City Considers Plan to Help Fund Public Mental Health Programs

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The city of Berkeley began a 30-day public comment period Wednesday on a plan that would fund staff expansion and program development in its Mental Health Division.

The Workforce Education and Training Plan draft proposes that $659,500 in new state funding be allocated to publicly-funded mental health programs over a ten-year period.

The money would go towards programs aimed at training, technical assistance, staff support and financial incentives for graduate students and interns, said Josefa Molina, the division's provisional quality improvement supervisor.

"I think it's a really good plan," she said. "It will provide training for everyone in the system: community members, family members and consumers who are interested in public mental health."

The division, which provides a pay-as-you-can service for uninsured or underinsured individuals with extreme psychological issues, has close to 80 employees and is short-staffed, Molina said.

The plan "addresses the shortfall of qualified individuals who provide services in the local public mental health system," according to a city release.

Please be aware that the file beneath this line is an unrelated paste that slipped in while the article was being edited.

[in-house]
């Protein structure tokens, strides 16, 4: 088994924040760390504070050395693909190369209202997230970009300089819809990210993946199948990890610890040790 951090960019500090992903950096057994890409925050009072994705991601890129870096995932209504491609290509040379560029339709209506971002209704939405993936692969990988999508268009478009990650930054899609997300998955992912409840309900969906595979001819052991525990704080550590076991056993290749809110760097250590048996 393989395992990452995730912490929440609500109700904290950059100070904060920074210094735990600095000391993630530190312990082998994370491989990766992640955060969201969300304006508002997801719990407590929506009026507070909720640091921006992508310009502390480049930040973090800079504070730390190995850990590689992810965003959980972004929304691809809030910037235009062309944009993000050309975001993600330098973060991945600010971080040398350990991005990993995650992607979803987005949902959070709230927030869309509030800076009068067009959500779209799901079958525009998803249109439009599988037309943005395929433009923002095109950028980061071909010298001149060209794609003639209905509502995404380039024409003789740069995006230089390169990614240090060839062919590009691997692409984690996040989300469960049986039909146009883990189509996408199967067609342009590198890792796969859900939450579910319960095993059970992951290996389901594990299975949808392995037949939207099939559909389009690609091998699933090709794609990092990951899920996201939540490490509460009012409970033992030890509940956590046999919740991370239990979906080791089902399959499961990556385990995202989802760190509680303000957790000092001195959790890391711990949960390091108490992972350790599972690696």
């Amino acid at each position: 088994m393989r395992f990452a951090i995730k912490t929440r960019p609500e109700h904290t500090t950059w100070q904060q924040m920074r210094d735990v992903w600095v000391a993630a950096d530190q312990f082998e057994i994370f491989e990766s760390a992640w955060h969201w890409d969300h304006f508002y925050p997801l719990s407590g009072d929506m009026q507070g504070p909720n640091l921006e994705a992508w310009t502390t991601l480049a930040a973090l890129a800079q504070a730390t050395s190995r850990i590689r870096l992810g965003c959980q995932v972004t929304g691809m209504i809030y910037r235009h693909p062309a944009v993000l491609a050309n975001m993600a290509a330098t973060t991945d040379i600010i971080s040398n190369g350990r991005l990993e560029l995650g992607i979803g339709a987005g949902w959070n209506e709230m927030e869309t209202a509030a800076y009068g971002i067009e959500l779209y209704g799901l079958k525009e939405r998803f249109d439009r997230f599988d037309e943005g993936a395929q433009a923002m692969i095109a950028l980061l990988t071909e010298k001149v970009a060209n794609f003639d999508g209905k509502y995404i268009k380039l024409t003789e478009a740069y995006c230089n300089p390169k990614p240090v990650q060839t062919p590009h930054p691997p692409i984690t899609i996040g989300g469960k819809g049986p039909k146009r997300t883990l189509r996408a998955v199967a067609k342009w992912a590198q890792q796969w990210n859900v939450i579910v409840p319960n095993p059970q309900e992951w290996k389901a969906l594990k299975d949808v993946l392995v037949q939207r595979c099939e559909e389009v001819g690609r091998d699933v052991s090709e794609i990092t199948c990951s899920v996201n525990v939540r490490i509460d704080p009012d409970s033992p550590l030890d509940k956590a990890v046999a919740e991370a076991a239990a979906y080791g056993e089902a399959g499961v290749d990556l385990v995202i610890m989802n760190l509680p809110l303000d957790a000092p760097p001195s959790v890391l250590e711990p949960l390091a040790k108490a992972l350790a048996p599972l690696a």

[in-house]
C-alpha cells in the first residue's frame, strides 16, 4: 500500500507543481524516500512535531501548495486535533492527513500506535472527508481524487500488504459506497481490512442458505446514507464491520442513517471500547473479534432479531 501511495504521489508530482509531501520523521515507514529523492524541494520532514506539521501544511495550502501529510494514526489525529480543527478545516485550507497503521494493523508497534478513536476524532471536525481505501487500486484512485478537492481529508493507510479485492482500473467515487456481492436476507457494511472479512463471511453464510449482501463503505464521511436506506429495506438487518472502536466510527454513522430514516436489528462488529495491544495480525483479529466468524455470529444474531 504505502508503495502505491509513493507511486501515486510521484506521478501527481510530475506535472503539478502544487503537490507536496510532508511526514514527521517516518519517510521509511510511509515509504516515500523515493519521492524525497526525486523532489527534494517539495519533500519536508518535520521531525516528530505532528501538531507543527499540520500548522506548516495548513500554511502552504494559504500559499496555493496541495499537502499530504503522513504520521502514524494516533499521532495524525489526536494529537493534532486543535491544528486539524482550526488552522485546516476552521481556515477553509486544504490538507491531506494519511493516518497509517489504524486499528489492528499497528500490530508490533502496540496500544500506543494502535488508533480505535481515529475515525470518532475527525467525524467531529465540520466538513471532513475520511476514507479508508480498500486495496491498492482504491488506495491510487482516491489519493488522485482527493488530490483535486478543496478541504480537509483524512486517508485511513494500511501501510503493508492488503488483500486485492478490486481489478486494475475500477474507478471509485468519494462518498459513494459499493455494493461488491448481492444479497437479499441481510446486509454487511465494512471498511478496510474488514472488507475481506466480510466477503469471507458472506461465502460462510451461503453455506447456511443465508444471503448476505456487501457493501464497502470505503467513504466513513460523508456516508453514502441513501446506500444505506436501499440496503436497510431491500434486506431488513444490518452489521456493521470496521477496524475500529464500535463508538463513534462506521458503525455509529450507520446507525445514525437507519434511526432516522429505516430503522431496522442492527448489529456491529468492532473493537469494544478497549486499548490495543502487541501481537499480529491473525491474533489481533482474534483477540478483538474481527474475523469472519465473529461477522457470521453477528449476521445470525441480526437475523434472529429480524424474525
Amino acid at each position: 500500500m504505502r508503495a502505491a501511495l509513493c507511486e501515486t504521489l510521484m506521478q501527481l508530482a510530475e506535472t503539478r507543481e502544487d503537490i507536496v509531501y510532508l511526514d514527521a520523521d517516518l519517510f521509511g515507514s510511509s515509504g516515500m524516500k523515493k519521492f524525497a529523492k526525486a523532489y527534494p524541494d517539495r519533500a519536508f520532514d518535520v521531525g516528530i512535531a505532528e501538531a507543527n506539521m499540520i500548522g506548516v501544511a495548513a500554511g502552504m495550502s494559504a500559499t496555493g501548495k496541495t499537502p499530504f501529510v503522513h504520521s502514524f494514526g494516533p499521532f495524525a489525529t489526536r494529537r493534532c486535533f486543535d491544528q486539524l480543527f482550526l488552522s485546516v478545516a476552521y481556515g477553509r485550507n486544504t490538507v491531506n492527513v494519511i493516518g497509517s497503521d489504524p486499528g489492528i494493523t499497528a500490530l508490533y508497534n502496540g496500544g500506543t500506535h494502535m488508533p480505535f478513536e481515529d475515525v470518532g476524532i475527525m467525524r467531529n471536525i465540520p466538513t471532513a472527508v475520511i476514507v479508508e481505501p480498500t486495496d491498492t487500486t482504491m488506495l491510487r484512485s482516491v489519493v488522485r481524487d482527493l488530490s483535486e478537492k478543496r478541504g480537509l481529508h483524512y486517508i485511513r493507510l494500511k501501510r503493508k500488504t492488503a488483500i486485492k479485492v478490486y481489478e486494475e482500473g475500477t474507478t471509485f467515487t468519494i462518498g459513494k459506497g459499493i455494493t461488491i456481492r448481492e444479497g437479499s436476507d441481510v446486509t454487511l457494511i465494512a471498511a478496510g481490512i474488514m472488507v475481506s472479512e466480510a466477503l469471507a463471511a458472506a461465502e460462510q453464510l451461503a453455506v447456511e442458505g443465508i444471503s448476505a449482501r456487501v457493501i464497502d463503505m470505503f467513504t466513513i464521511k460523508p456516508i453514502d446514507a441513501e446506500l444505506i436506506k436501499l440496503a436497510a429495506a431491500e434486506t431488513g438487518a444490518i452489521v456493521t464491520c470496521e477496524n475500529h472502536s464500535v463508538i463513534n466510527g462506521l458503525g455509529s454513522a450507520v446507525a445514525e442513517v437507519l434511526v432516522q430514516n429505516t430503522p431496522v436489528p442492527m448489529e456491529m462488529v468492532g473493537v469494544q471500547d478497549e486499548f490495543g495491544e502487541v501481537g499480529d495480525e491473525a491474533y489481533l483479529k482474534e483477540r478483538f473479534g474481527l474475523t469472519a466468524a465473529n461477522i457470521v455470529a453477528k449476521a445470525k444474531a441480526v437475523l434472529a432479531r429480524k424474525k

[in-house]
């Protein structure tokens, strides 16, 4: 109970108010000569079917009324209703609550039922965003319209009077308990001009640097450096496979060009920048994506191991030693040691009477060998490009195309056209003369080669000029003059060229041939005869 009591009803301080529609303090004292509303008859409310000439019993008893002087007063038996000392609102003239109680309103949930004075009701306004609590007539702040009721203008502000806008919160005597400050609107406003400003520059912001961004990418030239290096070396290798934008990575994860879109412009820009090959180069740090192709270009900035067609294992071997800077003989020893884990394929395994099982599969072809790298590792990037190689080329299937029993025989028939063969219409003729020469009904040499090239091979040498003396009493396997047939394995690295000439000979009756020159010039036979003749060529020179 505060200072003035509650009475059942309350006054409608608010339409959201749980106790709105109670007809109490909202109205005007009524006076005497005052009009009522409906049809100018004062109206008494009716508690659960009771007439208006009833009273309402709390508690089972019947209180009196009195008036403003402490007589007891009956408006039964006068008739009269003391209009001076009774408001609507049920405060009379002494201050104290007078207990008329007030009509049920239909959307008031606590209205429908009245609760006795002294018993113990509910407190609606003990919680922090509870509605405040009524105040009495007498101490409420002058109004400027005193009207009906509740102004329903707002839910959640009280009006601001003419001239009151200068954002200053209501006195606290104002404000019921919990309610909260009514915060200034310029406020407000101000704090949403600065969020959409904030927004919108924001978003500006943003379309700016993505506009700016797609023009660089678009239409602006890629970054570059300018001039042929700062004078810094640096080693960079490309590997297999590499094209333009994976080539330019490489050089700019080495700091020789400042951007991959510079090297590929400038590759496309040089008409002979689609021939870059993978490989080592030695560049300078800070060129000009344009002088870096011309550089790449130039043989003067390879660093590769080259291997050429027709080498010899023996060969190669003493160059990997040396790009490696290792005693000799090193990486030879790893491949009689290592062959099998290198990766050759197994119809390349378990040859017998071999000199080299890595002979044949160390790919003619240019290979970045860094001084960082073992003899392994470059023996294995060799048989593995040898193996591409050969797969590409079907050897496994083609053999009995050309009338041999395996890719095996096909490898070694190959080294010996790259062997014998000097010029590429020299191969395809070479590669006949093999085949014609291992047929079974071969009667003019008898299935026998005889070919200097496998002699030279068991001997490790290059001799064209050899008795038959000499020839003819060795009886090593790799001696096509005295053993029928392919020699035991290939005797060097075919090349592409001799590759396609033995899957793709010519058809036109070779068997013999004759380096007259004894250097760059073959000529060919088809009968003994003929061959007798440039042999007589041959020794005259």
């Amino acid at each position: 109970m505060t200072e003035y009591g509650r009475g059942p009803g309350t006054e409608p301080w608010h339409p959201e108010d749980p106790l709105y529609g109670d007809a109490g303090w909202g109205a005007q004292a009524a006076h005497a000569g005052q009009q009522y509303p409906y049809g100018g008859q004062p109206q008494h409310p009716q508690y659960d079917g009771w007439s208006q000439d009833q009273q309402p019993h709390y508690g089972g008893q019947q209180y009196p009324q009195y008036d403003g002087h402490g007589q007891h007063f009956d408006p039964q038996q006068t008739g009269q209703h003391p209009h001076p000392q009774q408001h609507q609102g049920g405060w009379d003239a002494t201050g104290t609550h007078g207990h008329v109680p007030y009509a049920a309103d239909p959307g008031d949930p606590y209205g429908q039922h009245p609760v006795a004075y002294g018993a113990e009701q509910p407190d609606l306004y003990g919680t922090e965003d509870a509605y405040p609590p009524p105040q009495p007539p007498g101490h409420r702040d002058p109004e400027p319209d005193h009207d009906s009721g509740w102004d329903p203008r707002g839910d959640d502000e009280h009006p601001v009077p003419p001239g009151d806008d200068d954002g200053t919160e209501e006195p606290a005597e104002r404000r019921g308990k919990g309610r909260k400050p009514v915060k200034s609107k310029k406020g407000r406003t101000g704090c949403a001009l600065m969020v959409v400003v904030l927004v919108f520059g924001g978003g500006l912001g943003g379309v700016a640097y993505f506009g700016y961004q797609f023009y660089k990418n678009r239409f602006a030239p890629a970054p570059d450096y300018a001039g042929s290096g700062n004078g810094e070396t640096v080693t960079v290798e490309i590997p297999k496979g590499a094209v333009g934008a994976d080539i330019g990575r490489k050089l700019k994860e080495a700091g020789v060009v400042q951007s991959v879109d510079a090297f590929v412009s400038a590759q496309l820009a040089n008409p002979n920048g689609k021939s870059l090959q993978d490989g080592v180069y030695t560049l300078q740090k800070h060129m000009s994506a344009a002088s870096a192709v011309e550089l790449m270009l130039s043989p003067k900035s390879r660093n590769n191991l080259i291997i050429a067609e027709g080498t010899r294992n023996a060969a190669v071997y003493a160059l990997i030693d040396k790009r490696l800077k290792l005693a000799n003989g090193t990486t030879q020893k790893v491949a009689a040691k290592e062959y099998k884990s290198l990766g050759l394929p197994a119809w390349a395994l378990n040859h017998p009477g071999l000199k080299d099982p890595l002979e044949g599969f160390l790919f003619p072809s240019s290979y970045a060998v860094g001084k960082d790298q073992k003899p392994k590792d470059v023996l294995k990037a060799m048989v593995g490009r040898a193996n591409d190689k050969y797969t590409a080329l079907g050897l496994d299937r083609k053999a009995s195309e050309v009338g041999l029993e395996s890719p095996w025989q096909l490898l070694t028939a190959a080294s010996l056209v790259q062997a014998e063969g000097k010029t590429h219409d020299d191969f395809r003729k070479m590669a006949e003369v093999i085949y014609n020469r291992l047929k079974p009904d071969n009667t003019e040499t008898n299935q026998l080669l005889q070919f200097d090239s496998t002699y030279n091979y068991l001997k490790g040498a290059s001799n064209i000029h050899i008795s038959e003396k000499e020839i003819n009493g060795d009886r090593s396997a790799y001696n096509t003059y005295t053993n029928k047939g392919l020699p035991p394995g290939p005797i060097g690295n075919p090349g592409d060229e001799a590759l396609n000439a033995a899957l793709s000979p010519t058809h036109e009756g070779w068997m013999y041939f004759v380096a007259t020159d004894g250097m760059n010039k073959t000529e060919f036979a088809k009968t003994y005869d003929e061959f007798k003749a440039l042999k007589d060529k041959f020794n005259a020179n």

Molina said the money would also be used to hire more employees to combat the growing demand from patients.

In addition, the funds would help increase the ethnic diversity and language proficiency of providers, as well as focus on multicultural and LGBT issues.

Molina said the comment period, which ends on May 28, should illuminate concerns community members may have on the money allocation.

"It depends on your perspective," she said. "Some people want more money on the consumer end and some people want more money on the training end."

Molina said the division will have to work hard to ensure the funds are spent appropriately, as some programs are expensive. For example, training sessions using a hired consultant can cost as much as $1,000 per day, she said.

"I don't know yet if the money will be sufficient because there are a lot of problems in the public mental health sector," Molina said.

The plan is part of the California's Mental Health Services Act, or Proposition 63, which was passed in November 2004 and placed a 1 percent tax on every dollar of personal income exceeding $1 million.

Jeff Prince, director of counseling and psychological services at UC Berkeley's Tang Center, said the health center is not eligible to receive money from the plan.

He said the campus's health center could get grants from the tax, but that a proposed referendum in May could divert mental health money back into the state budget.

"The plan was the UC systems could apply for grants for things like suicide prevention," Prince said. "But the trick that has happened is that there might not be any money to apply for."


Contact Anna Widdowson at [email protected]

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